He admits the way he earns his living is "kind of absurd" and sometimes makes him feel guilty. "It's not an 8-to-5 job. I travelled for more than 300 days last year, sacrificed my personal life, didn't see my husband, my family. There are a lot of sleepless nights, but then you make more than … " he trails off. "It's insane. It's definitely more than someone makes in a year." He pauses. "Times ten."
Unfiltered though he may be, it is worth noting that Bryanboy was calling out racial prejudice and lack of BAME representation in the fashion industry long before the Black Lives Matter movement started getting attention; earlier this year he slammed Paris fashion writers for covering Kanye West's Yeezy show at a moment when West had been outspoken in his support for Donald Trump.
Still, Bryanboy confesses it took him some time to find his own voice — especially on TikTok. "I'm 38 years old," he says, matter-of-factly. "I don't have abs. I can't dance. I don't know how to lip sync. English is my second language. Even if you say something that triggers someone, at the end of the day you need to stop them from scrolling and choose your account. You only have about two seconds to capture their attention."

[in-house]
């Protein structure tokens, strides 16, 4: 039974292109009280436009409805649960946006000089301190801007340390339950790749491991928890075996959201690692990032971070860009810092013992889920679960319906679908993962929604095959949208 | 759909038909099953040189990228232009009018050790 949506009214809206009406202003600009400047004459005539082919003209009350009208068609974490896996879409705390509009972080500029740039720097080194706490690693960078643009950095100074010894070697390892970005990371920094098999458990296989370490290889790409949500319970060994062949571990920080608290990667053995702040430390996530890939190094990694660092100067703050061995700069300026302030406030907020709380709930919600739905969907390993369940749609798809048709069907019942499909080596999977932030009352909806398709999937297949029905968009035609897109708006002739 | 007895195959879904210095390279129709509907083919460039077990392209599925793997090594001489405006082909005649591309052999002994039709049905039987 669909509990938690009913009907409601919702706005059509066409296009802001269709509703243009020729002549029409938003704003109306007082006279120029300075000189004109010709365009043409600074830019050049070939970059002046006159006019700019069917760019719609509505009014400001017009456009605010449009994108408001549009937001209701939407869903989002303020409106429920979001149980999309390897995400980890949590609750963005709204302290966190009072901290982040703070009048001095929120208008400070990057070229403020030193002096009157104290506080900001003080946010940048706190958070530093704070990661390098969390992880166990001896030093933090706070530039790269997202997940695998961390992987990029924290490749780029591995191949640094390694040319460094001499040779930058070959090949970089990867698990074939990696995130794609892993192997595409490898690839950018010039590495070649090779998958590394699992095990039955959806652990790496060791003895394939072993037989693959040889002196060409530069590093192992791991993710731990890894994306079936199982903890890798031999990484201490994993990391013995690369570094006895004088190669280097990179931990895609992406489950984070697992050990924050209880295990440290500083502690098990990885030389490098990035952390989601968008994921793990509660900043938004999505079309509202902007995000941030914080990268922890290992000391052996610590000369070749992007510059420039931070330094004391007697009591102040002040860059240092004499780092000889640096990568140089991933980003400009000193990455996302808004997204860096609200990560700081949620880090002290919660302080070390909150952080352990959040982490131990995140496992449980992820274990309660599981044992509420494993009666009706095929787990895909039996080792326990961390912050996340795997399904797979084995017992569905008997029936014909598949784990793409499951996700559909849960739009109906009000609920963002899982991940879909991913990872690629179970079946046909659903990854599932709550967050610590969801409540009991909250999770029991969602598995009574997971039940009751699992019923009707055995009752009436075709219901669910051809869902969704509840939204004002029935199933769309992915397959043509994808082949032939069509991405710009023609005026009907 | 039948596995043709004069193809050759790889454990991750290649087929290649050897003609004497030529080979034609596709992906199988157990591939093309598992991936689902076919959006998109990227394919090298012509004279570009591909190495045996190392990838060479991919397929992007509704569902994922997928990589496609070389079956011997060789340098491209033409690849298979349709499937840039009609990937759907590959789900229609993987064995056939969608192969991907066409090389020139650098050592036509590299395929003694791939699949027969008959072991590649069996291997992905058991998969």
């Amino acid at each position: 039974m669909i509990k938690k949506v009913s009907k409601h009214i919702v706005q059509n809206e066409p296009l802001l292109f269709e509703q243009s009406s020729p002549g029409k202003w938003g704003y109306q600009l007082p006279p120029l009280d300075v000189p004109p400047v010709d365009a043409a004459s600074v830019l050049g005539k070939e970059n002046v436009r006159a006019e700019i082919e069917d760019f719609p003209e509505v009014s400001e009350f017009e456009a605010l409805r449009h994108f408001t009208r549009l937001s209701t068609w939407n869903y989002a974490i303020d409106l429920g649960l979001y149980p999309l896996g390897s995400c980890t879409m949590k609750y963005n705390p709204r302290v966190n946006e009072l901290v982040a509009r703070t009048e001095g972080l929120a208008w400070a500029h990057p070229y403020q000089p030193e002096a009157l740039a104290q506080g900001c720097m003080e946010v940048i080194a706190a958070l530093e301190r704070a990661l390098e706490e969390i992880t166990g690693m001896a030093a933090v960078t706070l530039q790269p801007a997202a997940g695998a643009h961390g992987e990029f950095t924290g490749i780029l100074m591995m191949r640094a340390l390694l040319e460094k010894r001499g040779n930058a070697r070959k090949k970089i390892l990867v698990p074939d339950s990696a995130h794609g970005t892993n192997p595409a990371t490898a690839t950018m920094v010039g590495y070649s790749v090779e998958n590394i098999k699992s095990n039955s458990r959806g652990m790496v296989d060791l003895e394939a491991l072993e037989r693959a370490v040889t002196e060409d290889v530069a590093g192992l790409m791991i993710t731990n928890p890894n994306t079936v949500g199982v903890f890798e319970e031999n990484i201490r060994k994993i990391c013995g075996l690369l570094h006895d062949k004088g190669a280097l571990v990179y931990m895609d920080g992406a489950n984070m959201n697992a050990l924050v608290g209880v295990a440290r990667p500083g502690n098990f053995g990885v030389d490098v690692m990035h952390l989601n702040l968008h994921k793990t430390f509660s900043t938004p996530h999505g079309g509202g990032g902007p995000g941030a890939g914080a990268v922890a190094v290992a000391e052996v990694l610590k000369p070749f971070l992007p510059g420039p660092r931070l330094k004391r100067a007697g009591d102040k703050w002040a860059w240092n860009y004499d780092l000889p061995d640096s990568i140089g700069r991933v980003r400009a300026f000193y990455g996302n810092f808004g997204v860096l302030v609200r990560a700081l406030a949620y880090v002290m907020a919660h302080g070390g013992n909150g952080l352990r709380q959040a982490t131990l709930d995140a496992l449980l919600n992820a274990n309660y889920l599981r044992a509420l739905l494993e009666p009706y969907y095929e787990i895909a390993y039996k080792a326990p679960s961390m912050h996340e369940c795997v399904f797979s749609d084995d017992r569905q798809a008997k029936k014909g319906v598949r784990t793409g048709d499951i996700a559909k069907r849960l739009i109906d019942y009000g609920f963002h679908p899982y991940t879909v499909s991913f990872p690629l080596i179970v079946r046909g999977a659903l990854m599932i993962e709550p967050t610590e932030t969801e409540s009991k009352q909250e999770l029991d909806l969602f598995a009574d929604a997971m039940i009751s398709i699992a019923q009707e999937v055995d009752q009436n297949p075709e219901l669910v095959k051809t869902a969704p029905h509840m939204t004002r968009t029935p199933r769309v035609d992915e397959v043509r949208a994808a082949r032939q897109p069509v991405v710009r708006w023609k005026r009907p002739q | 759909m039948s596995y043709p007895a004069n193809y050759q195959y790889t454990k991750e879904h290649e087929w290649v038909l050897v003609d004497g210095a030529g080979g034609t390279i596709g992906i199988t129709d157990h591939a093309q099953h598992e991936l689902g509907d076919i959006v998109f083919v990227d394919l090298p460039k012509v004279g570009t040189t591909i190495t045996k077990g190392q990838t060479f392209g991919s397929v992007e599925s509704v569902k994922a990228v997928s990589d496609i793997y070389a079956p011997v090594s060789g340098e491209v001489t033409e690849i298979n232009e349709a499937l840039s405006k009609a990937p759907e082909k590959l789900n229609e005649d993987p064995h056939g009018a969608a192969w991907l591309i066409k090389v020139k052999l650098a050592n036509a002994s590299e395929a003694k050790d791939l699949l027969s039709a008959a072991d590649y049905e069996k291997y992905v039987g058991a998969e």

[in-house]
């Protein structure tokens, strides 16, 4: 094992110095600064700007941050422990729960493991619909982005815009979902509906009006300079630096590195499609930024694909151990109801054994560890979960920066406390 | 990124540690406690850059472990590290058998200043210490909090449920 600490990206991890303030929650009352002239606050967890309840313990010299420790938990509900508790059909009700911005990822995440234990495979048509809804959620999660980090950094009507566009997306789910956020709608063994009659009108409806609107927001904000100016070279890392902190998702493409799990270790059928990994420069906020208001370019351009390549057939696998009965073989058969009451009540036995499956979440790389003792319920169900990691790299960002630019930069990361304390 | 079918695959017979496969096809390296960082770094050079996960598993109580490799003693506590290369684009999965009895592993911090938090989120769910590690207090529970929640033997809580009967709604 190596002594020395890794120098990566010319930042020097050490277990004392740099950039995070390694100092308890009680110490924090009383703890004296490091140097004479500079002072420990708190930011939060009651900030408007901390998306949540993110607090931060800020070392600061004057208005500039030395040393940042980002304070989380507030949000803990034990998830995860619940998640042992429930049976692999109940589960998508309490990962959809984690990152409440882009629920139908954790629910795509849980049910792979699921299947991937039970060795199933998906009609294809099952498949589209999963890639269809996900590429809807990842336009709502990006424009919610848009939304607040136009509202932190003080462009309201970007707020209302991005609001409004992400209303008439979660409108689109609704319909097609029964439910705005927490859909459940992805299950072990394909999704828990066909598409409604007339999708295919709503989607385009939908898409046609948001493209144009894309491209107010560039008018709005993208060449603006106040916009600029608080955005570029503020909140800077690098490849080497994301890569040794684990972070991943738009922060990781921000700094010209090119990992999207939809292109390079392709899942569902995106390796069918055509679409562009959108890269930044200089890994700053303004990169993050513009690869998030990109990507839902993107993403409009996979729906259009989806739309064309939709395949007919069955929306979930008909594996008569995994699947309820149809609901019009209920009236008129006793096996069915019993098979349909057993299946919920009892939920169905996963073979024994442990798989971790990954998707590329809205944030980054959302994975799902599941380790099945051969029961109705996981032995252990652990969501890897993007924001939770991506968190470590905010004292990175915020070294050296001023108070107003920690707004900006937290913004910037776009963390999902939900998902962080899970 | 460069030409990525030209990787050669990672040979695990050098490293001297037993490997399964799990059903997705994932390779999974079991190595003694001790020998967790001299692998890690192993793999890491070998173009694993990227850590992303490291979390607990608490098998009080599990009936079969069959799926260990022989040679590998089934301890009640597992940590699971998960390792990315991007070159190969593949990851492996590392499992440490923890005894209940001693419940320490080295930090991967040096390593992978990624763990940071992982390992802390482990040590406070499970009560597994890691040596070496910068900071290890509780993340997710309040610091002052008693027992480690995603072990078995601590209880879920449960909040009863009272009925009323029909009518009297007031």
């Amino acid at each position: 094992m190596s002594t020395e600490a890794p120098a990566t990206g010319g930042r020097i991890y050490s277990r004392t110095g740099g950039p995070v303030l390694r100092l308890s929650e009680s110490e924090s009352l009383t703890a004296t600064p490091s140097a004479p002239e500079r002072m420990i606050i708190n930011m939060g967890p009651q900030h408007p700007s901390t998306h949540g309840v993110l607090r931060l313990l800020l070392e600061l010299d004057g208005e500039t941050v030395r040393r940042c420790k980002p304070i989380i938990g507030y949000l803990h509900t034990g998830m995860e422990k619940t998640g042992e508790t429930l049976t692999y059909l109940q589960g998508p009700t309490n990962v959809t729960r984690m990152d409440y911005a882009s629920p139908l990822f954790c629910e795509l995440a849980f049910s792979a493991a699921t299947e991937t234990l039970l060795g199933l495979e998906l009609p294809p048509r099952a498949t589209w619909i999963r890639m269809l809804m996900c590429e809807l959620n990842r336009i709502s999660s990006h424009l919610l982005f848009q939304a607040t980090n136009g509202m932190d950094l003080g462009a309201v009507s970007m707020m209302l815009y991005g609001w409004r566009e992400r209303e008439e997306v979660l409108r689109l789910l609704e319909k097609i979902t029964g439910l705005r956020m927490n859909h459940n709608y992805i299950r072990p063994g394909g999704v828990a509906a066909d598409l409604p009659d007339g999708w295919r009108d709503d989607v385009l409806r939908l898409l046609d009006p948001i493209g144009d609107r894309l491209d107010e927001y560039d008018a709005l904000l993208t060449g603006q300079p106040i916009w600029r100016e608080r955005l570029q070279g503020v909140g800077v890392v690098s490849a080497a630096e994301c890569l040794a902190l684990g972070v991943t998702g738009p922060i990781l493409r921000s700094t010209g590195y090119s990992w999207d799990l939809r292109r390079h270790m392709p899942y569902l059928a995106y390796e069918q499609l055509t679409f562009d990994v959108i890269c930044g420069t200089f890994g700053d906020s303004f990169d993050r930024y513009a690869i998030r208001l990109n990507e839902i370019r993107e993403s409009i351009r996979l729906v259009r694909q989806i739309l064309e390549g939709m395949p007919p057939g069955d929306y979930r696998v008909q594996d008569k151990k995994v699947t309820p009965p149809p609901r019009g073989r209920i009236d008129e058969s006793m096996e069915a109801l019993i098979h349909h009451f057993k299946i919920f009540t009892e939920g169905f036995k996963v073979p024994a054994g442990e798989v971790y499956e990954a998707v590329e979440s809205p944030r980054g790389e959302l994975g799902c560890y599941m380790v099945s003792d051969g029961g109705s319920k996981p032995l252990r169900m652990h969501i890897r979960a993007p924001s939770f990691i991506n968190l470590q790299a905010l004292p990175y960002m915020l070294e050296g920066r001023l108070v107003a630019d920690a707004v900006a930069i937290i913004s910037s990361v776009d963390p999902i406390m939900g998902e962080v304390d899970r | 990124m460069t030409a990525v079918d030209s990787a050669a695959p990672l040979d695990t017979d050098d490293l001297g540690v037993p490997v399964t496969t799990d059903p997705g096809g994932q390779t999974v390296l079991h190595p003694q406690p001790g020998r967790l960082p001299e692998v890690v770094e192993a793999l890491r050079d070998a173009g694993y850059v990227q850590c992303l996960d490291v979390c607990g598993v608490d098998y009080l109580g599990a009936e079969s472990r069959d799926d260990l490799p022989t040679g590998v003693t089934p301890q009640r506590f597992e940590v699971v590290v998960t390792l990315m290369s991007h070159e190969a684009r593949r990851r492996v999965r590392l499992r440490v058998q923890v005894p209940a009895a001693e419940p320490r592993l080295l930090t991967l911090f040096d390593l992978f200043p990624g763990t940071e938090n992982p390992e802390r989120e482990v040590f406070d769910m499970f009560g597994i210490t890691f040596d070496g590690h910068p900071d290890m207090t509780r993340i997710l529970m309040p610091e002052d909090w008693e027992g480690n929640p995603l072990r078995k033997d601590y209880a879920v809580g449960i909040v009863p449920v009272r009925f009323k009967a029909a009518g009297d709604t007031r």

Bryanboy moved to Stockholm in 2017. "My husband is Swedish. I met him 11 years ago and we've been married for five years. We did long distance for a long time. He didn't want to move to New York, so I moved here." Despite most of his life being an open book, he declines to reveal his husband's identity. "I always keep him out of it. He's not even online. Not Facebook, not Instagram."
His family aren't in the game either; his father is the retired owner of a fertiliser company, while his two younger sisters and younger brother work "in corporate". They all still live in Manila.
As Bryanboy knows, in the fickle world of social media it pays to think ahead. "Of course social media will always be part of my identity. But do I really want to be photographed online when I'm 48?"
For now, though, he's happy in Lapland, posing up a storm in a Chanel poncho. "I really do feel that I belong in the wilderness," he tells his 589,000 Instagram followers. "If one day I disappear all of a sudden y'all can find me in an igloo somewhere. I need to think about my retirement plan!"
The post garners 5,844 likes. It probably buys him a new log cabin too.
Written by: Laura Craik
© The Times of London